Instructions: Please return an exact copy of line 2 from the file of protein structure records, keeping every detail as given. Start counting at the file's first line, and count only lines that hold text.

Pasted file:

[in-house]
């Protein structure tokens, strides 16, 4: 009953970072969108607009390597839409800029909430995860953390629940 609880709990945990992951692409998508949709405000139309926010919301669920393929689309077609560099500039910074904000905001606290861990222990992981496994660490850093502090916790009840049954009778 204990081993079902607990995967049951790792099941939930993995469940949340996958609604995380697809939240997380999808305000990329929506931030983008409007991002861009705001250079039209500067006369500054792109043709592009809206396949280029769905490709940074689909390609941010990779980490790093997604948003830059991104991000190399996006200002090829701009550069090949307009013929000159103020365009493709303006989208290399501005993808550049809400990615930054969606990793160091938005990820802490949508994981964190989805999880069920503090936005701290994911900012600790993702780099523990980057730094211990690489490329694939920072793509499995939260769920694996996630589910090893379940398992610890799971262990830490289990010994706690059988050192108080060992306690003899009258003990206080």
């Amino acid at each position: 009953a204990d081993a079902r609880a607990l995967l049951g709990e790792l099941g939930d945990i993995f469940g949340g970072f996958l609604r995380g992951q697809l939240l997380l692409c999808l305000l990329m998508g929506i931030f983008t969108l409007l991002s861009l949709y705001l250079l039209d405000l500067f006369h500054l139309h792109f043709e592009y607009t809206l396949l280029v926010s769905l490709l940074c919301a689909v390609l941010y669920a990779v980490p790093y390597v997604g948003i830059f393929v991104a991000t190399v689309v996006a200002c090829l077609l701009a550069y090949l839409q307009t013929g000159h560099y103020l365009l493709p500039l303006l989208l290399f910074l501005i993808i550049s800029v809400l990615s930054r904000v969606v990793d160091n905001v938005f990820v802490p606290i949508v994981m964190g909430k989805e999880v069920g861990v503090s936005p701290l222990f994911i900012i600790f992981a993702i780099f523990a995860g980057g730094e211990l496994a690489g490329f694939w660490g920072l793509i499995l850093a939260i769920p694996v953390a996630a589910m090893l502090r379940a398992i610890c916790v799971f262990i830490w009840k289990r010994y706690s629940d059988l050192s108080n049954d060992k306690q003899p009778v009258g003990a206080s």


């Protein structure tokens, strides 16, 4: 009953970072969108607009390597839409800029909430995860953390629940 609880709990945990992951692409998508949709405000139309926010919301669920393929689309077609560099500039910074904000905001606290861990222990992981496994660490850093502090916790009840049954009778 204990081993079902607990995967049951790792099941939930993995469940949340996958609604995380697809939240997380999808305000990329929506931030983008409007991002861009705001250079039209500067006369500054792109043709592009809206396949280029769905490709940074689909390609941010990779980490790093997604948003830059991104991000190399996006200002090829701009550069090949307009013929000159103020365009493709303006989208290399501005993808550049809400990615930054969606990793160091938005990820802490949508994981964190989805999880069920503090936005701290994911900012600790993702780099523990980057730094211990690489490329694939920072793509499995939260769920694996996630589910090893379940398992610890799971262990830490289990010994706690059988050192108080060992306690003899009258003990206080």